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Surg Innov. 2015 Apr;22(2):177-82. doi: 10.1177/1553350614532534. Epub 2014 May 6.

The effects of intraoperative esmolol administration on perioperative inflammatory responses in patients undergoing laparoscopic gastrectomy: a dose-response study.

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The Catholic University of Korea, Seoul, Korea.
The Catholic University of Korea, Seoul, Korea



Surgical trauma elicits inflammatory responses, including the secretion of cytokines. Recent studies demonstrated that beta-blockers could reduce the expression of cytokines after injury. We therefore tested the effects of different doses of intraoperative esmolol on the inflammatory response after surgery.


Patients undergoing laparoscopic gastrectomy were randomly separated into 1 of 3 groups: saline, clinical dose, and subclinical dose groups. The levels of interleukin (IL)-6, IL-4, and IL-10 were quantified by sandwich enzyme-linked immunoassay after the induction of anesthesia (T0), at the end of peritoneal closure (T1), and 60 minutes after surgery (T2). Levels of C-reactive protein (CRP) were measured on postoperative day 1.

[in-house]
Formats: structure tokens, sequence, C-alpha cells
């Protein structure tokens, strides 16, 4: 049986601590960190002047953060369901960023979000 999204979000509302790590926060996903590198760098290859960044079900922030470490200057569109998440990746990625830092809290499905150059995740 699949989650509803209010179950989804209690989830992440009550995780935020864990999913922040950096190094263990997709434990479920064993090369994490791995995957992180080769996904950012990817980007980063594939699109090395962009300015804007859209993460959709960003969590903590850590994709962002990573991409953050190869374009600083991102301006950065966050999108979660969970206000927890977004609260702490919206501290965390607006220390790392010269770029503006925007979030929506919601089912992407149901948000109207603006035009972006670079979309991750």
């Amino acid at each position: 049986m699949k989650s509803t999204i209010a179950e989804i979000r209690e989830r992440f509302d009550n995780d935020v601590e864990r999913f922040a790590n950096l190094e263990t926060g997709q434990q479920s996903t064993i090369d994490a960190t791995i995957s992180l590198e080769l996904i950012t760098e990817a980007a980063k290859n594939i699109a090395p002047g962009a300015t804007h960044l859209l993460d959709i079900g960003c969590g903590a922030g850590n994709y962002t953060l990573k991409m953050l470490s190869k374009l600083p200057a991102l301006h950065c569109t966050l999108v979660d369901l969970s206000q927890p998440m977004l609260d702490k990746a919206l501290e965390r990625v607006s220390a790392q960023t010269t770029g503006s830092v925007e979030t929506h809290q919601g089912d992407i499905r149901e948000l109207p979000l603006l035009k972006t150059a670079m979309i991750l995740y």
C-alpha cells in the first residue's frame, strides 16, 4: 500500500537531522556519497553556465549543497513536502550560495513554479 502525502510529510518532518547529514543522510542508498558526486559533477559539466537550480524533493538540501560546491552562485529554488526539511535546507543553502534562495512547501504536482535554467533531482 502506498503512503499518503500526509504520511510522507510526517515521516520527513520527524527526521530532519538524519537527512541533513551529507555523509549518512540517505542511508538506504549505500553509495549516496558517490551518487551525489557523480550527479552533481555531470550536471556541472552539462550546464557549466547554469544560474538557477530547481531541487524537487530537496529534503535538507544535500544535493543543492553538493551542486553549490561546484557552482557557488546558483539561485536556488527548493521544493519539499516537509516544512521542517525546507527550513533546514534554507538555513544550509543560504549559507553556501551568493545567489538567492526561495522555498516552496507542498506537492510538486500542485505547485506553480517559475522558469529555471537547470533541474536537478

At T2, the levels of IL-6 and IL-10 in the saline group were elevated significantly compared with at T0 or T1 (IL-6: 119.62 and 15.97 pg/mL at T2 and T0, respectively [P = .042]; IL-10: 27.27 and 7.03 pg/mL at T2 and T1, respectively [P = .037]). However, no changes were observed over time in the clinical dose group. In contrast, postoperative levels of IL-4 were decreased significantly in the clinical dose group compared with the saline group (2.14 vs 21.91 pg/mL, P = .022). In addition, the CRP levels on postoperative day 1 were lower in the esmolol-treated groups, in a dose-dependent manner.


Serum IL-6 and IL-10 levels were increased over time, suggesting that laparoscopic surgery is a stressor, even though it causes minimal tissue injury. Treatment with esmolol decreased the inflammatory response and CRP production in a dose-dependent manner.


beta-blocker; cytokine; esmolol; surgery

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